With a job title of Director of Community Engagement and Development, I am the sole employee of MOve2CINCY, a new initiative to grow the Modern Orthodox community in Cincinnati. While part of my job is oriented towards community retention, the big focus of serving as MOve2CINCY’s Director of Community Engagement and Development is recruiting Modern Orthodox families to Cincinnati.

The primary geographic focus of my targeted Modern Orthodox young families will be those living in such high-density population areas such as Chicago, New York, Los Angeles, and Boston, since Cincinnati offers key lifestyle advantages over such big city-living, yet while retaining big city amenities.

Most Modern Orthodox families in America have multiple children (Nishma 2017 survey)

The key advantages are short commutes, family-friendly community warmth, and housing affordability (especially since, as the Nishma survey of last year found that most Modern Orthodox families have three or more children, with 81% of families having two or more children). Cincinnati has major sports teams, great arts & culture around town, and many jobs available with a major corporations headquartered here, so it still retains a feel of a sizeable city.

A secondary geographic focus is in the opposite direction: recruiting Modern Orthodox families from smaller-sized Jewish communities, attracting them with our Jewish infrastructure and amenities. With a few Orthodox shuls in town, a Kollel, a mikveh, and a handful of kosher restaurants, not to mention a JCC, Jewish Federation, and much more, Cincinnati offers a healthy and meaningful Jewish lifestyle for young Modern Orthodox families, especially those coming from smaller communities.

While the position did not require someone with my rabbinic background, it certainly helps in understanding the Jewish world, organizations, and, of course, Jewish knowledge. It also, of course, helps me in tapping into rabbinic networks, which is an advantageous aspect of having hired a rabbi to fill the position. I would say that this position primarily consists of three broad areas: relationship-building, marketing, and community-building. While the marketing aspect may not have come from my rabbinic background, the other two aspects do. The job largely plays to my strengths, which I enjoy deploying in the service of this worthy effort in community growth.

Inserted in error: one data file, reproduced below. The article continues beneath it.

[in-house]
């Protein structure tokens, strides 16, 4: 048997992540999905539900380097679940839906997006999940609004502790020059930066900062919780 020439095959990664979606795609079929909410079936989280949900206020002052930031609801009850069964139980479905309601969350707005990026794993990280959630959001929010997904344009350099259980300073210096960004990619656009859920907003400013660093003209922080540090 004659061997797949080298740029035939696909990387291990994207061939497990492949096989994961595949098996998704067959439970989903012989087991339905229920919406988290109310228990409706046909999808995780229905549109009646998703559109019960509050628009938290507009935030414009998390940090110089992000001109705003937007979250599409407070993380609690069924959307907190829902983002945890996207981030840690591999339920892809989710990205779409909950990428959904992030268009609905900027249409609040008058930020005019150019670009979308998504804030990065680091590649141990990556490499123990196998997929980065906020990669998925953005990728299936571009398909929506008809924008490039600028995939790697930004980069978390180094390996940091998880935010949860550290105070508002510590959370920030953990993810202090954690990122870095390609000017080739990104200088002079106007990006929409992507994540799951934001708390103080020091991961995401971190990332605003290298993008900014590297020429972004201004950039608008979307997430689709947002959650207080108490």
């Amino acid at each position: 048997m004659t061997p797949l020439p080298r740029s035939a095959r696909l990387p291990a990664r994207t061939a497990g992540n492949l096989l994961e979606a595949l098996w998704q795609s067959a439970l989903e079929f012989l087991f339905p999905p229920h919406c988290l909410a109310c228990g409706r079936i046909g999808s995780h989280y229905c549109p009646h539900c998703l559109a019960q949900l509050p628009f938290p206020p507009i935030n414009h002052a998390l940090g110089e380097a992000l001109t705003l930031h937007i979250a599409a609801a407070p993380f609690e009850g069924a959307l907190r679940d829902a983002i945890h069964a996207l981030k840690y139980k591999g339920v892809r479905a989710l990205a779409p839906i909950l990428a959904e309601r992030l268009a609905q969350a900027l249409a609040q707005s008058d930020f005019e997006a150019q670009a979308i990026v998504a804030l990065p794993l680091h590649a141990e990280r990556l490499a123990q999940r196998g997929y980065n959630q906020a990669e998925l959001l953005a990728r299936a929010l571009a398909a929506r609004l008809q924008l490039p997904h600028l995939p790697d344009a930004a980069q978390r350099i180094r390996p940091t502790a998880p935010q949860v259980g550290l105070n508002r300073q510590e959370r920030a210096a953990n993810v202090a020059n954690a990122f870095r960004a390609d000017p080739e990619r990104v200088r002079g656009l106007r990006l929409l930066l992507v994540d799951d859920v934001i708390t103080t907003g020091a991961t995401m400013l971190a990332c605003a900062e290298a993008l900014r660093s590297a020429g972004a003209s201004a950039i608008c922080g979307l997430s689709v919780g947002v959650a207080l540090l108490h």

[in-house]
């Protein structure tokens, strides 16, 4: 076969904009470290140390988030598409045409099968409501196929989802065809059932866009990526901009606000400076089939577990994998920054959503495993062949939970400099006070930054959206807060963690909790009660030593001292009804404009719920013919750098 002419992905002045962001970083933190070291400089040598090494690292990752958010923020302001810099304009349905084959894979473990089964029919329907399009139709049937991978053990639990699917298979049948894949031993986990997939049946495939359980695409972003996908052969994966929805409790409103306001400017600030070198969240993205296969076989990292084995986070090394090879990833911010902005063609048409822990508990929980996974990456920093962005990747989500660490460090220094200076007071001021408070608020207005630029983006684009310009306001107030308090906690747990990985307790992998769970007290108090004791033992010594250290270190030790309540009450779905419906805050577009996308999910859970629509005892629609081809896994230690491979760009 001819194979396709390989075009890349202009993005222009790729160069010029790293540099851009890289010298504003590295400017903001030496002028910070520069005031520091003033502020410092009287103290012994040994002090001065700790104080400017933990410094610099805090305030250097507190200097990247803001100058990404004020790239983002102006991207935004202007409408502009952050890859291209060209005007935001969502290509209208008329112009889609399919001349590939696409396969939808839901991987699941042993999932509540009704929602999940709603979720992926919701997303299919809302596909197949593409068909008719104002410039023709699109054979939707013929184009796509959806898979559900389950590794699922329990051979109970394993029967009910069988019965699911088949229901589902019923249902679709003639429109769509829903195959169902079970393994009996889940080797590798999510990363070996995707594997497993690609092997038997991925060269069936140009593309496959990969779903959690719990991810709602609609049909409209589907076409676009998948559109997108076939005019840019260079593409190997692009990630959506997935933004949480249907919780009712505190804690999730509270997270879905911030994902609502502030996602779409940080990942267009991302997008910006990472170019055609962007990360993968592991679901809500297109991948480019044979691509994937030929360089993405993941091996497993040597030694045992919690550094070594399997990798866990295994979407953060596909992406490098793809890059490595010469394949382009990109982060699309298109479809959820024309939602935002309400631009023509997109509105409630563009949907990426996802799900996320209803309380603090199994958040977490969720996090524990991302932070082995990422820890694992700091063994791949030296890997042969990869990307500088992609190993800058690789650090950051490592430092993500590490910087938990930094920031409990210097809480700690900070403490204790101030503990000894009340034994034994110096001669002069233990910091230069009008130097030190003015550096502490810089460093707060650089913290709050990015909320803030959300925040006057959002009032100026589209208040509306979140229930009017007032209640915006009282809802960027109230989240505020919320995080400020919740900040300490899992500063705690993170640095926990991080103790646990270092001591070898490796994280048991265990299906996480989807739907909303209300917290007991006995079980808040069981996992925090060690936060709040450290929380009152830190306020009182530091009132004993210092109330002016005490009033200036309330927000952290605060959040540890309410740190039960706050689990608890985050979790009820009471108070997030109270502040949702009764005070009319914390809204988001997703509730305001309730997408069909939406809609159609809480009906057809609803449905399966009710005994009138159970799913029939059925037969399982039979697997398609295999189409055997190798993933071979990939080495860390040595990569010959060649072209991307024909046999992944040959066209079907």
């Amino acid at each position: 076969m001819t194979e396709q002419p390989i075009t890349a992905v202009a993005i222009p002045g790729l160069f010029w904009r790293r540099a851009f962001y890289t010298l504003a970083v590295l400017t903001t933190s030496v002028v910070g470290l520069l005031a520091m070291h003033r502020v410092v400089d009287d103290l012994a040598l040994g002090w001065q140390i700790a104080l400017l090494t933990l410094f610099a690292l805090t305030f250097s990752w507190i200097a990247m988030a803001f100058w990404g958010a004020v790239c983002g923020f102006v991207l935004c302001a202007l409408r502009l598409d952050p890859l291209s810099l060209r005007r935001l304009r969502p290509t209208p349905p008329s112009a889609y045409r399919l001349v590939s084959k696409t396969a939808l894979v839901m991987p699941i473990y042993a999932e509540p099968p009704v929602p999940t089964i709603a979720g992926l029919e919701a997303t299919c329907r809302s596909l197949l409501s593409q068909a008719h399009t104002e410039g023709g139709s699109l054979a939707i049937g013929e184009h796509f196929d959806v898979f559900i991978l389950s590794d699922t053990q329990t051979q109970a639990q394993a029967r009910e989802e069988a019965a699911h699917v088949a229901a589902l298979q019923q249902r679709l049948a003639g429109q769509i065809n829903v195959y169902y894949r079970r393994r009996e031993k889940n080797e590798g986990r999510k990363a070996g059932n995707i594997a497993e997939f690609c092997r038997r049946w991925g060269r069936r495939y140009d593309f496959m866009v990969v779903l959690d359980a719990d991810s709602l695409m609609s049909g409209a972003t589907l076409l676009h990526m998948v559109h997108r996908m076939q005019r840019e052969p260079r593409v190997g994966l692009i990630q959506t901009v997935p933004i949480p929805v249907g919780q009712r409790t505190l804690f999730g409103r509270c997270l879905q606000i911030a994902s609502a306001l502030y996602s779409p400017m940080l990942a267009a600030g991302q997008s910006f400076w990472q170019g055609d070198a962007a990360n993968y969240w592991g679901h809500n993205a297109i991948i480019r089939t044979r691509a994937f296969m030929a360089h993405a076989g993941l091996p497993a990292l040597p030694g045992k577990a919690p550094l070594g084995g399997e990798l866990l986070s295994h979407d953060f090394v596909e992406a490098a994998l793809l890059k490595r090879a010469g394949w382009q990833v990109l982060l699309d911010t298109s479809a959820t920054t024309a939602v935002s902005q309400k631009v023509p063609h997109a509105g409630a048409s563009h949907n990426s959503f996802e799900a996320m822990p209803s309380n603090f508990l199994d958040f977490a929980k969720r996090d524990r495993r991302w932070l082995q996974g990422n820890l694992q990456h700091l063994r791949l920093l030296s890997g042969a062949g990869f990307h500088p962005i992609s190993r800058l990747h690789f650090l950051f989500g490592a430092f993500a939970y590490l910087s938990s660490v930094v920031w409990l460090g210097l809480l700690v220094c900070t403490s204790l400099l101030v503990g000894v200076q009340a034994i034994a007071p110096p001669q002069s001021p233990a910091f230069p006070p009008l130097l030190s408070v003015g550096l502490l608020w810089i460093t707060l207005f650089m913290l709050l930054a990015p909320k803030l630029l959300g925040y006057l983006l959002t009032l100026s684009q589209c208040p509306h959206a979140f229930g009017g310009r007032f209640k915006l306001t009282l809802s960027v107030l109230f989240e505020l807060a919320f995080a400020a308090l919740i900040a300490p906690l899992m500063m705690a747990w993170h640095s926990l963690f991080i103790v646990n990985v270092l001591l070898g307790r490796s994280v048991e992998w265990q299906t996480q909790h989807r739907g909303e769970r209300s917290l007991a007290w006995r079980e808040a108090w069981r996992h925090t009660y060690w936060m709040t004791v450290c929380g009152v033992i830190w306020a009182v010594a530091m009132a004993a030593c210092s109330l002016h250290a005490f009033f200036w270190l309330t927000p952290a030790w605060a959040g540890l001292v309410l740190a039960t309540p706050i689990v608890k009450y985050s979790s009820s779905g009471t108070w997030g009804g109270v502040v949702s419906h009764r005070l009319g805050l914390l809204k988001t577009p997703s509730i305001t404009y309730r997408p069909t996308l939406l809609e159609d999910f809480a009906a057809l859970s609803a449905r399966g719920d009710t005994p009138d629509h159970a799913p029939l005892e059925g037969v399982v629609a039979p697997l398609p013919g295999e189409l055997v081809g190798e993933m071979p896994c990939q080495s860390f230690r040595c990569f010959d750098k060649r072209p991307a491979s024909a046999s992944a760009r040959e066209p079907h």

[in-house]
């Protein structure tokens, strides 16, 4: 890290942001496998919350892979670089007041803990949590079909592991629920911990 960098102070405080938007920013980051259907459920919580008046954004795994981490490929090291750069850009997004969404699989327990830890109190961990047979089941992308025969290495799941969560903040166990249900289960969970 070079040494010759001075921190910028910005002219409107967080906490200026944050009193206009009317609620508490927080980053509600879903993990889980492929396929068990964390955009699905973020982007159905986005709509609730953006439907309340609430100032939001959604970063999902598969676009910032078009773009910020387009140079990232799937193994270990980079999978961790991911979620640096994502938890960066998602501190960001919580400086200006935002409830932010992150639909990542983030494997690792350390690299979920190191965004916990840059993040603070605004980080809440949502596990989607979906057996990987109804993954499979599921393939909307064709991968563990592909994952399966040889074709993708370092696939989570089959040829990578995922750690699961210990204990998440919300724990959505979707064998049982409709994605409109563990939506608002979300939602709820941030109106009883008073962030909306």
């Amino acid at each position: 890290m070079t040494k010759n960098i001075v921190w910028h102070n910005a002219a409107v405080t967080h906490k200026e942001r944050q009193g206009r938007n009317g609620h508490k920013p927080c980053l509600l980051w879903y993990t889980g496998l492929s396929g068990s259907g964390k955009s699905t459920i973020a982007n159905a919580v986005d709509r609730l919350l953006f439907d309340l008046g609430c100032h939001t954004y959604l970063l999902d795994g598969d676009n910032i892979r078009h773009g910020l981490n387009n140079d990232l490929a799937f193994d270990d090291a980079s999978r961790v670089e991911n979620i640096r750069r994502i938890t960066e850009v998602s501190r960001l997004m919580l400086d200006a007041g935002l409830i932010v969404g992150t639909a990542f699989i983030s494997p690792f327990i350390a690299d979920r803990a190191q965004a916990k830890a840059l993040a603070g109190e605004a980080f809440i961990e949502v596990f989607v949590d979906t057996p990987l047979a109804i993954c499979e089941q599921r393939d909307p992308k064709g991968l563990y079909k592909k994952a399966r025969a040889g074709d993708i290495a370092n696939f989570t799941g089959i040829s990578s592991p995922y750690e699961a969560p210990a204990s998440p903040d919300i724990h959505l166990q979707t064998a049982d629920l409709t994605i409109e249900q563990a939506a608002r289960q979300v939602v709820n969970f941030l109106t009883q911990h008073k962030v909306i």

One of the aspects that contributes to its uniqueness is that it is the only professional position fully dedicated to encouraging Modern Orthodox Jews to move to a particular American city. There has been a trend in recent years for Modern Orthodox Jews, largely living in the American northeast, but in other major cities, as well, looking to leave such metropolitan areas in search of more affordable housing and a kinder lifestyle for families. As such, there is a need on the behalf of families to want to leave such cities, and the Modern Orthodox community of Cincinnati wants to be on the radar of those searching and help them find what they’re looking for. Cincinnati’s Modern Orthodox community is already sizeable and is seeking to develop into a more robust such community.

And my job is to help them get there.

Starting New Job in Cincinnati Today

Today began a new chapter in my professional career, as I begin work at a new job in Ohio. My new job, in a nutshell, is to help develop the Modern Orthodox community in Cincinnati, Ohio.

Hired by a group of committed community members, the big picture for my job is to recruit young Modern Orthodox families to Cincinnati in order to reach a critical mass of families so that there could be a high school. As it currently stands, the lack of a high school option for Modern Orthodox families directly impedes growth here in Cincinnati, whether families leave when their children reach high school age or they simply stay away from moving to Cincinnati, altogether.

While there are some Modern Orthodox families who either send their children to local private schools or to Modern Orthodox schools in other cities, the lack of a Jewish high school that meets the needs of Modern Orthodox families has inhibited the community.

That’s where my work comes in – and there will be a lot of it – but I am excited to help build the Modern Orthodox community here in Cincinnati!